The Office of the National Coordinator (ONC) will periodically convene the advisory committee to identify priority uses of HIT and focus on priorities such as meaningful use, MACRA implementation, value-based purchasing, and other quality/value-based payment schematics. The 25-member committee will include patients/consumers representatives and appointees of the Secretary of Health and Human Services (HHS), the U.S. House of Representatives and Senate, and the Comptroller General. The committee is required to submit an annual report to Congress and the HHS Secretary. Overall, the committee must reflect providers, ancillary healthcare workers, consumers, health plans, technology developers, researchers, patients, and relevant federal agencies.
The Act also includes a requirement for the Government Accountability Office to review patient access to health information, including barriers to access, complications for healthcare providers, and methods patients use to request personal health information.
Cures requires CMS to look at certain patient populations such as dually eligible and those with chronic conditions who could benefit from telehealth services. CMS is also required to examine the types of services that could be provided, review how activities of Centers for Medicare and Medicaid Innovation (CMMI) may fit in with telehealth, and look at barriers.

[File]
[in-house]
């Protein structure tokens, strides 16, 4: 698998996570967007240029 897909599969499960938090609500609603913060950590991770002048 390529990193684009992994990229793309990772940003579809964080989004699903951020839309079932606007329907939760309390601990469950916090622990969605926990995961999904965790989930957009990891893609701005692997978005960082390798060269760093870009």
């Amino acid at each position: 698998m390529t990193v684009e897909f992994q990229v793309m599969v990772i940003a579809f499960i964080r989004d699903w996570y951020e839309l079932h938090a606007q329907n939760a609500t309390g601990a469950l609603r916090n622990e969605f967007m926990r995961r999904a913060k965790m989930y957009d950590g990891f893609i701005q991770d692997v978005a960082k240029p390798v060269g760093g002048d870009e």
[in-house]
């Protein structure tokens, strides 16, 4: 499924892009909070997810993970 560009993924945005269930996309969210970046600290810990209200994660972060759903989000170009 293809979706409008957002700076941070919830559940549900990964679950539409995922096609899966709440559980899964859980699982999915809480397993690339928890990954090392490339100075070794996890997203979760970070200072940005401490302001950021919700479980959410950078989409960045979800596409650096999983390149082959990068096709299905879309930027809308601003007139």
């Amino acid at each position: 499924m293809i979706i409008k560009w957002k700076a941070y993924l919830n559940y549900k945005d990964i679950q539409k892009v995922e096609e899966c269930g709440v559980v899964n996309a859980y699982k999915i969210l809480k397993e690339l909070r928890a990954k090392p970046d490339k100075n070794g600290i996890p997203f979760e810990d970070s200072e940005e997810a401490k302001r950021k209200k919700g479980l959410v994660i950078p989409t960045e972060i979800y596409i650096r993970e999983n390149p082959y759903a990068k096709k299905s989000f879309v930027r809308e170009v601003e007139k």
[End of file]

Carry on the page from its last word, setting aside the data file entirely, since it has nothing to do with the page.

The new law also makes changes to the methodology used in calculating hospital readmission rates for reimbursement purposes. This new methodology will account for socioeconomic status among the factors that determine whether a readmission counts against the penalty-incurring threshold. Specifically, readmissions would account for the number of dual eligible patients
The new law will require CMS to move 10 surgical procedures from inpatient coding to outpatient Health Care Common Procedures Classification System (HCPCS) codes. The procedures to which this applies will be determined by HHS. This must be completed by January 1, 2018.
Impact on Pharmacy
It is important to note that, although ASHP provided input on earlier versions of the 21st Century Cures Act, the final version of the legislation was made available to the public only days before Congress voted to pass it. There was no opportunity to review and provide feedback on the impact of this legislation. In large part, ASHP supports many aspects of the law, including provisions aimed at funding for NIH and FDA, antibiotic resistance, and to support efforts to curb opioid abuse and addiction. Other sections, such as the change to the reimbursement rate for certain home-infusion services, are more concerning. With respect to other sections of the law, it may be some time before the true impact on pharmacy, if any, is known.